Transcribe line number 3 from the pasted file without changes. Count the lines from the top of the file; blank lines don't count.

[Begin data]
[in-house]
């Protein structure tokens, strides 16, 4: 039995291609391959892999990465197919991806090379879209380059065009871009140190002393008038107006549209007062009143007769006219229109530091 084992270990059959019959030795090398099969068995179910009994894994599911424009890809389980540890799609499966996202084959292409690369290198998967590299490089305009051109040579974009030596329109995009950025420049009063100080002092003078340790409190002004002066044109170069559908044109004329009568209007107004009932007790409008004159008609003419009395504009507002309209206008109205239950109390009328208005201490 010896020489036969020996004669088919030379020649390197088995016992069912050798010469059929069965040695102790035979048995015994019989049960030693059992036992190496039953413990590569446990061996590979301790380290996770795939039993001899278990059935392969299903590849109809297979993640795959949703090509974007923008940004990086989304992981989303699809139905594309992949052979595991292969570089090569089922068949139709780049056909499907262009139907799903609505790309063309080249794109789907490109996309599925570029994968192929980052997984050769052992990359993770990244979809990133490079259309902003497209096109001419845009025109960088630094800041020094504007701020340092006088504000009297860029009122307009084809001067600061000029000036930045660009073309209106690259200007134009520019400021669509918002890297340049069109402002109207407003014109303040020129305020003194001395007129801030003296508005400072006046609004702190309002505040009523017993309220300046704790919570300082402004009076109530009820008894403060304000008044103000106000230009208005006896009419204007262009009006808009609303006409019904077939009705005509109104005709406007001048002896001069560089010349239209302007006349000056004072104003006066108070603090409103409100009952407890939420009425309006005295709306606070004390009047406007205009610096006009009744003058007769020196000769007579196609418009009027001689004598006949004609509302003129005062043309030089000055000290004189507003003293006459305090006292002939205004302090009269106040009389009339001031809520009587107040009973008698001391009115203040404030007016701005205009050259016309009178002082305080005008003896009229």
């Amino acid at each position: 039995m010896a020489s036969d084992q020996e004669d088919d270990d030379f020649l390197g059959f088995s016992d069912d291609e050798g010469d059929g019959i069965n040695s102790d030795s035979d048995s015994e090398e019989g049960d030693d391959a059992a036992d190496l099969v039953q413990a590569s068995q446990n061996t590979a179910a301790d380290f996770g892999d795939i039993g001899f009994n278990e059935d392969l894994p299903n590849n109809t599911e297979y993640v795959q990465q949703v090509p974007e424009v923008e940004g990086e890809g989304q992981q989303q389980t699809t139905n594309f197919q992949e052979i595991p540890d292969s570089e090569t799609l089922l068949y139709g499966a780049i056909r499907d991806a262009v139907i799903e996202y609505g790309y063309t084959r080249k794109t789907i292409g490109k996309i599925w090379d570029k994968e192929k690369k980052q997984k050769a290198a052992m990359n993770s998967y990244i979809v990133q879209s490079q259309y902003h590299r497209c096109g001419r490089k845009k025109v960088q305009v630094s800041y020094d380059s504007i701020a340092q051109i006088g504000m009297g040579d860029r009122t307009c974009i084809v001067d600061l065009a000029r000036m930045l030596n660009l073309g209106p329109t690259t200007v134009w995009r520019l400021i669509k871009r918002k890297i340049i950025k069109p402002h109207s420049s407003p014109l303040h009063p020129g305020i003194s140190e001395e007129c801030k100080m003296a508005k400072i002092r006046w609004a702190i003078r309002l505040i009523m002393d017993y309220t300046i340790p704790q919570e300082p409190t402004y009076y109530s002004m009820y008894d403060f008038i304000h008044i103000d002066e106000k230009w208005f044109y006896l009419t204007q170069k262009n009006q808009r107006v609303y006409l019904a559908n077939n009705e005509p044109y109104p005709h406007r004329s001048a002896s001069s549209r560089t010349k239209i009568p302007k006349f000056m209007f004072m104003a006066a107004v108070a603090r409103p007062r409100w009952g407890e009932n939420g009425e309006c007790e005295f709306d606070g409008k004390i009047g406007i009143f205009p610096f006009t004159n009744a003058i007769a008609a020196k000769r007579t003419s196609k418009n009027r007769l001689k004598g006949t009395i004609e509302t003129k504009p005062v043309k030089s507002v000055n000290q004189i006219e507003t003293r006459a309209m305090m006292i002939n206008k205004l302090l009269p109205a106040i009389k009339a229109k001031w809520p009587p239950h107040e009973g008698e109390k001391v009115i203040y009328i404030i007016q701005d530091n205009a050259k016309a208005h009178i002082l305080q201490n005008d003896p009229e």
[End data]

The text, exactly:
């Amino acid at each position: 039995m010896a020489s036969d084992q020996e004669d088919d270990d030379f020649l390197g059959f088995s016992d069912d291609e050798g010469d059929g019959i069965n040695s102790d030795s035979d048995s015994e090398e019989g049960d030693d391959a059992a036992d190496l099969v039953q413990a590569s068995q446990n061996t590979a179910a301790d380290f996770g892999d795939i039993g001899f009994n278990e059935d392969l894994p299903n590849n109809t599911e297979y993640v795959q990465q949703v090509p974007e424009v923008e940004g990086e890809g989304q992981q989303q389980t699809t139905n594309f197919q992949e052979i595991p540890d292969s570089e090569t799609l089922l068949y139709g499966a780049i056909r499907d991806a262009v139907i799903e996202y609505g790309y063309t084959r080249k794109t789907i292409g490109k996309i599925w090379d570029k994968e192929k690369k980052q997984k050769a290198a052992m990359n993770s998967y990244i979809v990133q879209s490079q259309y902003h590299r497209c096109g001419r490089k845009k025109v960088q305009v630094s800041y020094d380059s504007i701020a340092q051109i006088g504000m009297g040579d860029r009122t307009c974009i084809v001067d600061l065009a000029r000036m930045l030596n660009l073309g209106p329109t690259t200007v134009w995009r520019l400021i669509k871009r918002k890297i340049i950025k069109p402002h109207s420049s407003p014109l303040h009063p020129g305020i003194s140190e001395e007129c801030k100080m003296a508005k400072i002092r006046w609004a702190i003078r309002l505040i009523m002393d017993y309220t300046i340790p704790q919570e300082p409190t402004y009076y109530s002004m009820y008894d403060f008038i304000h008044i103000d002066e106000k230009w208005f044109y006896l009419t204007q170069k262009n009006q808009r107006v609303y006409l019904a559908n077939n009705e005509p044109y109104p005709h406007r004329s001048a002896s001069s549209r560089t010349k239209i009568p302007k006349f000056m209007f004072m104003a006066a107004v108070a603090r409103p007062r409100w009952g407890e009932n939420g009425e309006c007790e005295f709306d606070g409008k004390i009047g406007i009143f205009p610096f006009t004159n009744a003058i007769a008609a020196k000769r007579t003419s196609k418009n009027r007769l001689k004598g006949t009395i004609e509302t003129k504009p005062v043309k030089s507002v000055n000290q004189i006219e507003t003293r006459a309209m305090m006292i002939n206008k205004l302090l009269p109205a106040i009389k009339a229109k001031w809520p009587p239950h107040e009973g008698e109390k001391v009115i203040y009328i404030i007016q701005d530091n205009a050259k016309a208005h009178i002082l305080q201490n005008d003896p009229e």